The preferred intensities or energy densities of the photon sources used in the method of the present invention vary between 20 and 200 mJ/cm2 for a laser light, preferably between 50 and 200 mJ/cm2, and between 200 and 900 mJ/cm2 for a UV light.

Upon exposure to a photon source for embedding information, the fluorescence and phosphorescence of the compositions change in intensity or emission wavelength without significantly changing their absorption characteristics. Therefore, it is also to be understood that the recorded information pattern remains essentially invisible under ambient light and that an additional deciphering step allows visualizing the information pattern. The recorded information pattern indeed becomes clearly discernable when exposed to, for example, black lamps, low intensity UV radiation, laser light, CCD cameras or under applied electric field.

During the deciphering step, the information pattern may emit in red, green and blue, defining a full color spectrum, and alternatively become colorless. The color change (from red to blue, for example, or from a given color to colorless) then allows distinguishing between the non-exposed and the exposed parts of a composition and delimiting the recorded information pattern.

As a general rule, the color seen with the luminescence deciphering device, prior to or without exposure to a photon source, is that of the acceptor compound A, and the color seen after exposure to the photon source is that of the donor compound D.

Moreover, the compositions used in the method of the present invention may comprise more than two luminescent compounds, which gives multiple color change possibilities.

The energy density used for deciphering information patterns obtained according to the method of the present invention is usually below 1 mJ/cm2.

There are many possible uses of the information-containing compositions as obtained by the method of the present invention. Non-limiting examples of such uses are security printing, anti-counterfeiting, automatic identification, chemical sensors, bio-sensors, laser marking, laser imaging and display devices.

Many articles of manufacture may comprise information patterns obtained according to the method of the present invention, such as but not limited to credit card like articles, tear tape for packaging purposes, and flexible or rigid full color displays.

Although the present invention has been described herein by way of preferred embodiments, it can be modified without departing from the spirit and nature of the subject invention as defined in the appended claims.

EXAMPLE 1

One gram of tris(dibenzoylmethane)mono(phenanthroline)europium (III) (ADS051RE, available from American Dye Source, Inc.) was dissolved in 200 ml toluene solution containing 20 grams poly(methylmethacrylate) (Molecular weight 120,000, available from Sigma Aldrich). The solution was coated on Mylar film using wire-wound bar. Uniform colorless film was obtained after drying with hot air gun. When excited with ultraviolet light (i.e., 370 nm), the film emits a bright red color light and the luminescent spectrum shows the fluorescent peak at 612 nm. The film was then imaged using a triple Nd-YAG laser (355 nm, available from Spectra Physics) at different energy densities. No visual color change was observed with the naked eyes. However, upon exposure to deciphering ultraviolet light (i.e., 370 nm), the luminescent color of the image area changes gradually from red to colorless with increasing laser imaging doses. FIG. 1 shows the luminescent spectra of the image area with different laser imaging doses.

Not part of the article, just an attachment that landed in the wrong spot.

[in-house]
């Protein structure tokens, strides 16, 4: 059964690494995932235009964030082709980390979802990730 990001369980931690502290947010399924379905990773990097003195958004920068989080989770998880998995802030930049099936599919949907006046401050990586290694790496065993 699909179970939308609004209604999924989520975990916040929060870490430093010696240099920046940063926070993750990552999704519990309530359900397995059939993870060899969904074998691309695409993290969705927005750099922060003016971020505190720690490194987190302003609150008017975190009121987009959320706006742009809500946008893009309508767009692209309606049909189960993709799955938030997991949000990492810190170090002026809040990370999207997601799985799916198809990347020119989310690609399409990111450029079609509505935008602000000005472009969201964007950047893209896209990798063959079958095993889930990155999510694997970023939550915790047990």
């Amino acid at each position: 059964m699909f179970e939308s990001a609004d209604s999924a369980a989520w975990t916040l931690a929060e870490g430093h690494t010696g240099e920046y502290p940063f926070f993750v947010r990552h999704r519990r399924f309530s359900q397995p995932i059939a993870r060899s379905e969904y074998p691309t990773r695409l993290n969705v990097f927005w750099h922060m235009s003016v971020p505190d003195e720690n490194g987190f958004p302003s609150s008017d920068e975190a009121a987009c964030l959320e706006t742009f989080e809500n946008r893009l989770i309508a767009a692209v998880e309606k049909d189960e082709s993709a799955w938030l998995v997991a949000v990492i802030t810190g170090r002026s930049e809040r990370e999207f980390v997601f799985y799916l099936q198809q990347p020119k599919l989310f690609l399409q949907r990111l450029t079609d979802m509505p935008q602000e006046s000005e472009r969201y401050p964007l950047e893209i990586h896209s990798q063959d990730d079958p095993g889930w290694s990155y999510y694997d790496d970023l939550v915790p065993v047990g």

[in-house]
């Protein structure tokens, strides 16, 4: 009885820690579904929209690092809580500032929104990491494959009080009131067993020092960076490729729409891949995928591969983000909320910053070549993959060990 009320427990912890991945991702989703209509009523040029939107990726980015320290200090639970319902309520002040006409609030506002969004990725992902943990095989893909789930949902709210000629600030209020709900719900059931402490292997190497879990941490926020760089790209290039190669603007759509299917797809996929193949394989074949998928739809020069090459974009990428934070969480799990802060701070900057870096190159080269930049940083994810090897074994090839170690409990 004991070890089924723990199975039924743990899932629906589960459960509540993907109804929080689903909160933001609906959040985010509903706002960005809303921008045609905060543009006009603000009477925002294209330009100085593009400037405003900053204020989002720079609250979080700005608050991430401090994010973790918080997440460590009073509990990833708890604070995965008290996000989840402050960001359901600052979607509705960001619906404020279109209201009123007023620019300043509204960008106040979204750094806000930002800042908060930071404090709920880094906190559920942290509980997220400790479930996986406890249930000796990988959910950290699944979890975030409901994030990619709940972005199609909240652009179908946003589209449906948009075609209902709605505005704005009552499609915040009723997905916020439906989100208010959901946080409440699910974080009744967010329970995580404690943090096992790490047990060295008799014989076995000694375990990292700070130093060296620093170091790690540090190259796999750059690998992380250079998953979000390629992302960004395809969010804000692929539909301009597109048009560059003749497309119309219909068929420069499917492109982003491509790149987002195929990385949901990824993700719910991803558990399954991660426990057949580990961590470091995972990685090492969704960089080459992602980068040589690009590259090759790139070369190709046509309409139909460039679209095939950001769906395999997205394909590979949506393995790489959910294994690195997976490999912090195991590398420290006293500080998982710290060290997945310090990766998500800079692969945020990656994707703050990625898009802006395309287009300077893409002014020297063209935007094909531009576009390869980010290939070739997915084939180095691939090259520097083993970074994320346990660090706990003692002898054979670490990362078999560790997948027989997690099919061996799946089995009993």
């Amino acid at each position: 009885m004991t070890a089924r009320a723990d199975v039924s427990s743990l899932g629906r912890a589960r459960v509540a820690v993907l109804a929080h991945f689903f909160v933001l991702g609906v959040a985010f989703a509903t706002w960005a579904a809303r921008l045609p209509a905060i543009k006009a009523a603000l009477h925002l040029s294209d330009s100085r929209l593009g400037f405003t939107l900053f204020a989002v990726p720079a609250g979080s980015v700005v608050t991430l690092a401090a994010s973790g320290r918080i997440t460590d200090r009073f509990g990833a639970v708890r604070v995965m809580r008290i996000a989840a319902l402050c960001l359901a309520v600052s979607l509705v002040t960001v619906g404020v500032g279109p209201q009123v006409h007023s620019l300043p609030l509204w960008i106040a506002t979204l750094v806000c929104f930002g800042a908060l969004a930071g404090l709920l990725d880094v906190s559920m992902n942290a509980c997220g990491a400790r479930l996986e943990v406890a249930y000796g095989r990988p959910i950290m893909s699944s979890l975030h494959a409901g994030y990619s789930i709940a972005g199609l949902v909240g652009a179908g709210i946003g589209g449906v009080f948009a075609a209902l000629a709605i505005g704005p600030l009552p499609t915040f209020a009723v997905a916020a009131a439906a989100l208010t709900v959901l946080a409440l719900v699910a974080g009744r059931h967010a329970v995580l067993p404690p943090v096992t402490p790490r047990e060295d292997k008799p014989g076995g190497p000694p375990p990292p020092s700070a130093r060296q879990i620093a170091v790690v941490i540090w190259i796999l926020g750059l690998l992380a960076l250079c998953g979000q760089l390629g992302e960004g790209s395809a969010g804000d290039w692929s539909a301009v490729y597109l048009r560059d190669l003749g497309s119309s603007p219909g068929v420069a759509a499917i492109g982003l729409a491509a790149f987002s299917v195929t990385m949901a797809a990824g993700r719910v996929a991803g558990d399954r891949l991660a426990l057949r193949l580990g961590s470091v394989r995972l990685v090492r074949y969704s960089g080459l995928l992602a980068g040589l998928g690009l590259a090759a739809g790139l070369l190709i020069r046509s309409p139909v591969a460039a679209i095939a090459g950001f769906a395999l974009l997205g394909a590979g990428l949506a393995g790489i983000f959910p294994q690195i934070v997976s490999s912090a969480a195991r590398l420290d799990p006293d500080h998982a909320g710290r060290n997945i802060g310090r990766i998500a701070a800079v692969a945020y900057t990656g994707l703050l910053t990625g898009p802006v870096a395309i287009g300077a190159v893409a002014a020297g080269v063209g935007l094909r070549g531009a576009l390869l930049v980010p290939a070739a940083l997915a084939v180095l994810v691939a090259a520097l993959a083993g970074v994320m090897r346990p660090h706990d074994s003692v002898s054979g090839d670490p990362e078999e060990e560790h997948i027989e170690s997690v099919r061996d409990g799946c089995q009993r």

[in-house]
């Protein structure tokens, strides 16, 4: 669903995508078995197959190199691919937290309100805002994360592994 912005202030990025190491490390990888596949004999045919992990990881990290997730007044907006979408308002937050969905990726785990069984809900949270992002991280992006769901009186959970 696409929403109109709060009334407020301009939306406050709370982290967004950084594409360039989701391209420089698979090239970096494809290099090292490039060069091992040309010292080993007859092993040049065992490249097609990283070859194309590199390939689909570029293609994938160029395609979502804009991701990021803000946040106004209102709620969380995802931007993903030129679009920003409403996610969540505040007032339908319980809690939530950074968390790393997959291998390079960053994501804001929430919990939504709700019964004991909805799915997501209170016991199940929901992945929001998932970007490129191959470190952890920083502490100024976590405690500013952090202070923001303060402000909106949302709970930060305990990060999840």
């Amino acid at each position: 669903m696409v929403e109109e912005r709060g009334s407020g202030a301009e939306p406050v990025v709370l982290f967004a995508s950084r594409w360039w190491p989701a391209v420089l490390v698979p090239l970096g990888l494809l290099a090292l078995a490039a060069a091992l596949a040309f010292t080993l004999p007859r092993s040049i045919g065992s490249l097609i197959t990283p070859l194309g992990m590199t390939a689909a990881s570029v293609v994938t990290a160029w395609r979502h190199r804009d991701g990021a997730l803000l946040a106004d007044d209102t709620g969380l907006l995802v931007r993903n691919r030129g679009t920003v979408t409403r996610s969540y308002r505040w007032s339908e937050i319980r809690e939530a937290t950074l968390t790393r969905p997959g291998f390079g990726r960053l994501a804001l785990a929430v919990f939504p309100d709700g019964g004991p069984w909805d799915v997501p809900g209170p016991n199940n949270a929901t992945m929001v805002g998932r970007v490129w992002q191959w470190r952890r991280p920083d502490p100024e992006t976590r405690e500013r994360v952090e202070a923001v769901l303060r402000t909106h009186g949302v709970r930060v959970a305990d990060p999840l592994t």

This example shows that the fluorescent peak of the europium complex as the only luminescent compound in the coating loses up to 40% intensity upon exposure to laser light at 190 mJ/cm2.

EXAMPLE 2

Five hundred milligrams (500 mg) of Uvitex OB (available from Ciba Specialty Chemicals) were dissolved in 200 ml toluene solution containing 20 grams poly(methylmethacrylate) (Molecular weight 120,000, available from Sigma Aldrich). The solution was coated on Mylar film using wire-wound bar. Uniform colorless film was obtained after drying with hot air gun. When excited with ultraviolet light (i.e., 370 nm), the film emits a bright blue color light and the luminescent spectrum shows the fluorescent peak at 430 nm. The film was then imaged using a triple Nd-YAG laser (355 nm) at different energy densities. No visual color change was observed with the naked eyes. Upon exposure to deciphering ultraviolet light (i.e., 370 nm), the luminescent color of the image area was almost unchanged even after laser imaging with 190 mJ/cm2, as shown in FIG. 2.

This example shows that the fluorescent peak of Uvitex OB as the only luminescent compound in coating loses only a few percent of its fluorescent intensity upon exposure to laser light at 190 mJ/cm2.

EXAMPLE 3

Five hundred milligrams of tris(dibenzoylmethane)mono(phenanthroline)-europium (III) (ADS051RE, available from American Dye Source, Inc.) and six hundred milligrams of Uvitex OB (available from Ciba Specialty Chemicals) were dissolved in 200 ml toluene solution containing 20 grams poly(methylmethacrylate) (Molecular weight 120,000, available from Sigma Aldrich). The solution was coated on Mylar film using wire-wound bar. Uniform colorless film was obtained after drying with hot air gun. When excited with ultraviolet light (i.e., 370 nm), the film emits a bright red color light and the luminescent spectrum shows two emission peaks at 430 nm and 612 nm. The former luminescent emission peak is the fluorescent characteristic of Uvitex OB, while the later is the fluorescent peak of ADS051RE, respectively. The film was then imaged using a triple Nd-YAG laser (355 nm) at different energy densities. No visual color change was observed with the naked eyes. However, upon exposure to deciphering ultraviolet light (i.e., 370 nm), the luminescent color of the imaged area changes gradually from red to blue with increasing laser imaging energy density. FIG. 3 shows the luminescent spectra of the image area with different laser imaging energy densities. FIG. 4 shows the changes in the intensity of the luminescent peaks at 430 nm and 612 nm, respectively, upon increasing laser imaging densities applied to the film.